The Market

Mobile Advertising RevenueOne thing people might be worried about is competition from Apple and Google. We’re not. Here’s why:

  • Even though Google is much bigger than Millennial (see chart at right, using data aggregated and estimated by Business Insider Intelligence), most of that is on owned-and-operated properties. Google’s AdMob network is bigger than Millennial’s but it is not dominant.
  • Apple’s online advertising format/network, iAds, has struggled in the marketplace.
  • Ad networks are not a winner take all market. On the web, there are a few giants, and many profitable smaller players. There’s no reason why it couldn’t be the same on mobile, and Millennial, as the biggest independent player, is well positioned.

THE BOTTOM LINE: Millennial Media looks like a strong business scaling up nicely in an exciting, fast-growing market. It’s kind of a boring business–an ad network, but it seems to be executing well. More importantly, don’t trust the media reports that will inevitably bang on about how Millennial has never been profitable. Yes, that’s true, but it doesn’t matter.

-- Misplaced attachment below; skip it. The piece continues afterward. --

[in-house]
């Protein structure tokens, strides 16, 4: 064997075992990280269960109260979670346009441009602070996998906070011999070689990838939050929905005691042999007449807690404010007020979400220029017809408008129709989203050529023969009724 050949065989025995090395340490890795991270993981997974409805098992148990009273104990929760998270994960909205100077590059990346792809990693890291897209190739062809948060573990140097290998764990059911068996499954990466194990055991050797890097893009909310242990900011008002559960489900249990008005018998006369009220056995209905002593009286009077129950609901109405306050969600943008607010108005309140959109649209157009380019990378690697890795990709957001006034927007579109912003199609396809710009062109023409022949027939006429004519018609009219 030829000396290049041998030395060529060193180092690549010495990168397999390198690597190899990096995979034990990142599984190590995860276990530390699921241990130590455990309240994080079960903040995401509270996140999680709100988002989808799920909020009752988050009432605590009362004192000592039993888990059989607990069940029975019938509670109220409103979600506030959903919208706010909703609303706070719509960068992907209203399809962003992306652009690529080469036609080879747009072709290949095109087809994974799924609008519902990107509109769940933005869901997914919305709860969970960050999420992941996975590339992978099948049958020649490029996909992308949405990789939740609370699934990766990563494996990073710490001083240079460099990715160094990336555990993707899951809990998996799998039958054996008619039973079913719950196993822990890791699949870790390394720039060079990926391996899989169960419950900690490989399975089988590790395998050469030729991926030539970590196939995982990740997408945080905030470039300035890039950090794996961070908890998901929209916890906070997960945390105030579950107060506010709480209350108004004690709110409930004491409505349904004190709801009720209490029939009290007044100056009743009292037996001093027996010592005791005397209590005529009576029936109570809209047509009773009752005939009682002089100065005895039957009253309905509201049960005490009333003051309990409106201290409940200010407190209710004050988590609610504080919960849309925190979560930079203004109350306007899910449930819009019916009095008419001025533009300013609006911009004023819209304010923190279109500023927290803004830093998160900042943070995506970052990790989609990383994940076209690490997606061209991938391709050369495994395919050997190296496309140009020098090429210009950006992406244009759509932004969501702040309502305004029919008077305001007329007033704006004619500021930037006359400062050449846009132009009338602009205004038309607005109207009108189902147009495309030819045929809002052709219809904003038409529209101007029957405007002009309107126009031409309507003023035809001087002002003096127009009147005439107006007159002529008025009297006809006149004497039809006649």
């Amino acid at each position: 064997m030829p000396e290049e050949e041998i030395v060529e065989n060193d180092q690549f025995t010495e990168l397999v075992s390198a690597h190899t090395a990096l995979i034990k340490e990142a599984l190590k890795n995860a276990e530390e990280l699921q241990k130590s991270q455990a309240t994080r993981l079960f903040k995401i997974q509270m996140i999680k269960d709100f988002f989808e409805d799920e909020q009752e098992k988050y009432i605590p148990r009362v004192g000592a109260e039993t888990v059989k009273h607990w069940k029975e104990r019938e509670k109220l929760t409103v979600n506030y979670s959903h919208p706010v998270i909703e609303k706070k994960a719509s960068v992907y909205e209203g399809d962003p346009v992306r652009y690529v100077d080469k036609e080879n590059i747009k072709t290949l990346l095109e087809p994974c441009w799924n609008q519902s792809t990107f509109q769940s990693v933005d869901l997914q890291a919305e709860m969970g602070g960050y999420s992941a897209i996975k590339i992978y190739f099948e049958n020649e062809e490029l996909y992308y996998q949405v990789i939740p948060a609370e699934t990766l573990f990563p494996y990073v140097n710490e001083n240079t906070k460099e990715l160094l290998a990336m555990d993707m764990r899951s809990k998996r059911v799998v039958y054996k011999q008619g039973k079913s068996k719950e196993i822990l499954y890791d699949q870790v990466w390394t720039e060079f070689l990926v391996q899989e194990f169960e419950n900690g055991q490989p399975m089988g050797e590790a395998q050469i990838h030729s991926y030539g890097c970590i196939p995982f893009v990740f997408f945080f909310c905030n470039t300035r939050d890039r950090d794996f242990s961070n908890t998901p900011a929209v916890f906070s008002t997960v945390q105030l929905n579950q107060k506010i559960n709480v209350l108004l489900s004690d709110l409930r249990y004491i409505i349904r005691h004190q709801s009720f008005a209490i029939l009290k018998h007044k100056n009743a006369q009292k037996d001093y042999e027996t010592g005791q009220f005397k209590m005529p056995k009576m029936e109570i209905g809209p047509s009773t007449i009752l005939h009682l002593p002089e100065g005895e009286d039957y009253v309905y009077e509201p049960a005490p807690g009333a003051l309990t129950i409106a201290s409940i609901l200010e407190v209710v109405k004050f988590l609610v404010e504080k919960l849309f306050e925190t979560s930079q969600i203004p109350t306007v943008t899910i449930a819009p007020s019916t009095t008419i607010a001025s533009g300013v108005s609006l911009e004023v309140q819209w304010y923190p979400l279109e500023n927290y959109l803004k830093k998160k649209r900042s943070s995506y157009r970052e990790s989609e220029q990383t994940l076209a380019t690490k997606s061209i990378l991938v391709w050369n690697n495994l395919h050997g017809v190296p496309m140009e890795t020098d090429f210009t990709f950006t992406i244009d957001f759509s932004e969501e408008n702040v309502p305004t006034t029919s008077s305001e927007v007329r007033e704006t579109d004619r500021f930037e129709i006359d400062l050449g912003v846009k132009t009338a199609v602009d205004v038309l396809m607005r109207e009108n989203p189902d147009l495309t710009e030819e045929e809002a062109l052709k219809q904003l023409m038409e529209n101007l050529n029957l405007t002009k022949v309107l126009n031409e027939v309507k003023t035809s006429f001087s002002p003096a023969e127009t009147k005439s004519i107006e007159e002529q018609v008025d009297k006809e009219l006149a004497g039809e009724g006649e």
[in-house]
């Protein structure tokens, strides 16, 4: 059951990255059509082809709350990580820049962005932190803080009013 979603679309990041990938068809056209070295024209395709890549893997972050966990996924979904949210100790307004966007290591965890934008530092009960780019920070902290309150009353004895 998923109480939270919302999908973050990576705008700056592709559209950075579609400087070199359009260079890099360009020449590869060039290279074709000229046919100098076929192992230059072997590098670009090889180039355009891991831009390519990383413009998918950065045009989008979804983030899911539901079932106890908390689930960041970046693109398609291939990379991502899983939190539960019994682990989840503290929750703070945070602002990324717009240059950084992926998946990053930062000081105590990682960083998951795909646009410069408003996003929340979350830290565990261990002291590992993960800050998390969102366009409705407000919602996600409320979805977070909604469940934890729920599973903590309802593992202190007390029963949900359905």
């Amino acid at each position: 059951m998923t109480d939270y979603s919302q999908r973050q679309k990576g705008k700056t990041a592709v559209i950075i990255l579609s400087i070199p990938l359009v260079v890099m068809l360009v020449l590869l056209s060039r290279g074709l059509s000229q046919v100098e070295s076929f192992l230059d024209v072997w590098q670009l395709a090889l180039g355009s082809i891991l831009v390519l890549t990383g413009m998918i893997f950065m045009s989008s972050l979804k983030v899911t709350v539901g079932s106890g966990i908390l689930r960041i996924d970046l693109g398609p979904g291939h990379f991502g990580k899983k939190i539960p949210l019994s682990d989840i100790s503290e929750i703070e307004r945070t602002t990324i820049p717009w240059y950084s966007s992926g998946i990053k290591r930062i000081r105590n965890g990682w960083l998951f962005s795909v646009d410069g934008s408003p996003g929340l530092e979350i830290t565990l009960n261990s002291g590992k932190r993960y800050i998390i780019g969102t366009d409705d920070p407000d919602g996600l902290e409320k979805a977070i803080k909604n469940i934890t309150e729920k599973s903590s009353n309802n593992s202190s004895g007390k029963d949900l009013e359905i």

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Tuesday, January 10th, 2012 news No Comments

The World’s Largest Blockbuster Drug Just Went Generic — Here Are The Winners And Losers (PFE, WPI, ABC, TEVA, MRK, MYL, CVS, WAG)

Source: http://www.businessinsider.com/the-nations-largest-blockbuster-drug-just-went-generic-2011-11


pfizerap1017

With the expiration of Pfizer’s patent exclusivity on Lipitor, the nation’s top selling drug will go generic and see a market share split that will force manufacturers into a share race.

Lipitor, a cholesterol drug that reduces cholesterol, came to market in 1997 and ultimately peaked with sales of $13 billion. Last year, it contributed $10.7 billion in revenue to Pfizer.

Analysts remain divided over how much market share Pfizer will be able to hold on to. The company is aggressively discounting the drug through a program to entice patients to remain on Lipitor. Over the coming 180 days, Watson Pharmaceuticals and Ranbaxy Laboratories of India will enter the market.